OIG Says that Increasing Use of Biosimilars Could Reduce Part D Spending
Last month, the Office of Inspector General for the Department of Health and Human Services (OIG) issued a report finding that Medicare Part D, and Medicare beneficiaries, could reduce spending with increased use of biosimilars. Specifically, OIG recommends that the Centers for Medicare & Medicaid Services (CMS) (1) encourage Part D plan sponsors to increase access to and use of biosimilars, and (2) monitor biosimilar formulary coverage to identify concerning trends. Let’s unpack the OIG’s report.
What is a biosimilar?
Biological products are usually large, complex molecules produced in a living system. Known as “biologics,” they are among the most expensive prescription drugs. For example, in 2018, biologics accounted for 40% of total spending on prescription drugs even though less than 2% of Americans used biologics.
A biosimilar is a biological product that is highly similar to and has no clinically meaningful difference from its reference product, which is an existing product approved by the U.S. Food & Drug Administration (FDA). Biosimilars are typically lower cost biological products.
Part D Spending on Biosimilars
Most biosimilars are administered by a physician and are paid for under Medicare Part B as a medical benefit. But, as additional biosimilars come to market, Part D spending in this area is expected to grow. For example, biosimilars for two drugs covered only under Part D – Humira and Enbrel – are expected to be available in the U.S. in 2023 and 2029, respectively. In 2019, Humira and Enbrel accounted for more than $5 billion in Part D spending, nearly half of all Part D spending on biologics.
OIG believes that increasing use of biosimilars now will reduce overall Part D spending in the years to come. However, the report cites a number of barriers that potentially limit the overall use of biosimilars:
- Patients and providers do not know that biosimilars are available as alternatives.
- Some providers are hesitant to switch patients who are already using a reference product successfully.
- Potential confusion from FDA naming conventions, making biosimilars appear inferior.
- Prescription drug benefit design, including formulary inclusion, tier placement, and overall beneficiary cost-sharing for biosimilars.
OIG Methodology and Findings
OIG set out to analyze trends in biosimilar use and spend in Part D. Analysts explored multiple calculations and estimates as to how increased use of biosimilars might have impacted spending in Part D between 2015 and 2019. The team also reviewed 2019 Part D plan formularies to understand coverage of biosimilars for Part D beneficiaries.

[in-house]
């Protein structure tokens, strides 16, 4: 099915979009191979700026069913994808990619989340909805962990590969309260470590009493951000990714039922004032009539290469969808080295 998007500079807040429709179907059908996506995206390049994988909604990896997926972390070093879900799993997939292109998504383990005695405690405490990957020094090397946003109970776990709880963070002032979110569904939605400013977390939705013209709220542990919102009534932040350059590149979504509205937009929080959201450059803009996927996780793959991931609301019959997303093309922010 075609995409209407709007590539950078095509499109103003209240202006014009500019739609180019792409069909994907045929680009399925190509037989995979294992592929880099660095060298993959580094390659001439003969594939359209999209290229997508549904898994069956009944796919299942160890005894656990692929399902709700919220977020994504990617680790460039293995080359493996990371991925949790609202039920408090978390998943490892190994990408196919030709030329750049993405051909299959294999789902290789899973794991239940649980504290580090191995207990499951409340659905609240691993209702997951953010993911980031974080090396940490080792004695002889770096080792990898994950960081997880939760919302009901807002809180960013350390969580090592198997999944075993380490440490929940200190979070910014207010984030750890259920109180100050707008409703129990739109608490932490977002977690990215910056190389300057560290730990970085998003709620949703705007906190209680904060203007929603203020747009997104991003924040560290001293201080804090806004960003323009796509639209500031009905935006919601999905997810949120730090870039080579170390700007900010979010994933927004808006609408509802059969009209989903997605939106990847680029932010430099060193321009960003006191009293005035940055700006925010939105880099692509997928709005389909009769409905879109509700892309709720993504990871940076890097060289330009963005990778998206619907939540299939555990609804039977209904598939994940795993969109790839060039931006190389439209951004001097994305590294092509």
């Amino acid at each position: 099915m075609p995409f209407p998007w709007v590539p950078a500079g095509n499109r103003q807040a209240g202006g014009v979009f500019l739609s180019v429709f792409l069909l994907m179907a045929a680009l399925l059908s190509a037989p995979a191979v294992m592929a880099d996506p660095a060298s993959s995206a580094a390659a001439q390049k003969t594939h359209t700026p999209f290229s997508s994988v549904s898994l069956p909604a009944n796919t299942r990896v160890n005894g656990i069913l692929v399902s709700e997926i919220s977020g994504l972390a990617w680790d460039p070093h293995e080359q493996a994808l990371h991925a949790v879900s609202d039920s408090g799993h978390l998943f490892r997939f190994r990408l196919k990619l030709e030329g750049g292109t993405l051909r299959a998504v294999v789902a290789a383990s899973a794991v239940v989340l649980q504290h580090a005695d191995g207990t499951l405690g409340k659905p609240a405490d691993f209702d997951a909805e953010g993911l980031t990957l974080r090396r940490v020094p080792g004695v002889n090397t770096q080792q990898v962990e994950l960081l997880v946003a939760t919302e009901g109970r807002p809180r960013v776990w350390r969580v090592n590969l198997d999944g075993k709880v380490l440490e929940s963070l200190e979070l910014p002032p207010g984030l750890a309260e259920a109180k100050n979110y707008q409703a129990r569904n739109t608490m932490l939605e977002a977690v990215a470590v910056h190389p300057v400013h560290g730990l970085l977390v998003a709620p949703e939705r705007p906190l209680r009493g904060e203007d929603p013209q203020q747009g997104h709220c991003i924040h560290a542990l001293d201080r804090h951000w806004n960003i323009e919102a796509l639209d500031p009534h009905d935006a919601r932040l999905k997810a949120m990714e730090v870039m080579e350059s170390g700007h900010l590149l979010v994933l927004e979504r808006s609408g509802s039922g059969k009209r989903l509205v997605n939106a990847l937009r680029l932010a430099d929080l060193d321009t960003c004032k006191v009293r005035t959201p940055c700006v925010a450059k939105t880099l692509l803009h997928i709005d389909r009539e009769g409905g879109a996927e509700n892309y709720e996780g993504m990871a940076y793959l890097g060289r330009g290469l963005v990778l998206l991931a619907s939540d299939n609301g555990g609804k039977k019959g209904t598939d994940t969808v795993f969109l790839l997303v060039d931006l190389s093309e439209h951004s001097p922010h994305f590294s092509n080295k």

In general, OIG found that:
- Use of biosimilars in Part D increased every year from 2015 to 2019. However, biosimilars are used far less often than their reference products.
- As use of biosimilars increased, so did Part D spending on biosimilars. But, this spending is still a small portion of the overall Part D spend on biologics, generally.
- Part D spending and beneficiary out-of-pocket costs for biosimilars, on a per prescription basis, was lower than for the biosimilars’ reference products.
- Increased biosimilar use could have reduced Part D spending between 18% and 31% in 2019 and beneficiary spend between 12% and 22%, suggesting potential for greater spend reduction in the future.
- Not all Part D plans covered available biosimilars in 2019, particularly those that were newly introduced. Most Part D plans that include biosimilars did not use other plan design tools to encourage biosimilar use.
These findings gave rise to OIG’s recommendations that CMS work to encourage Part D plan sponsors to increase access to and use of biosimilars and monitor biosimilar formulary coverage. CMS agreed with OIG’s first recommendation, stating that it plans to “examine how demonstration projects could be used to incentivize the use of biosimilars” and indicating that it, “will continue to explore other options within its authority to increase access to and use of biosimilar drugs.”
In response to OIG’s recommendation to monitor formulary coverage, CMS did not agree or disagree and noted that its “formulary review process is limited to ensuring that formularies provide access to medically necessary treatments and that formularies do not discriminate against particular types of beneficiaries.”
It will be interesting to see what CMS puts forward in potential demonstration programs. In the meantime, we will continue to monitor government efforts related to drug pricing.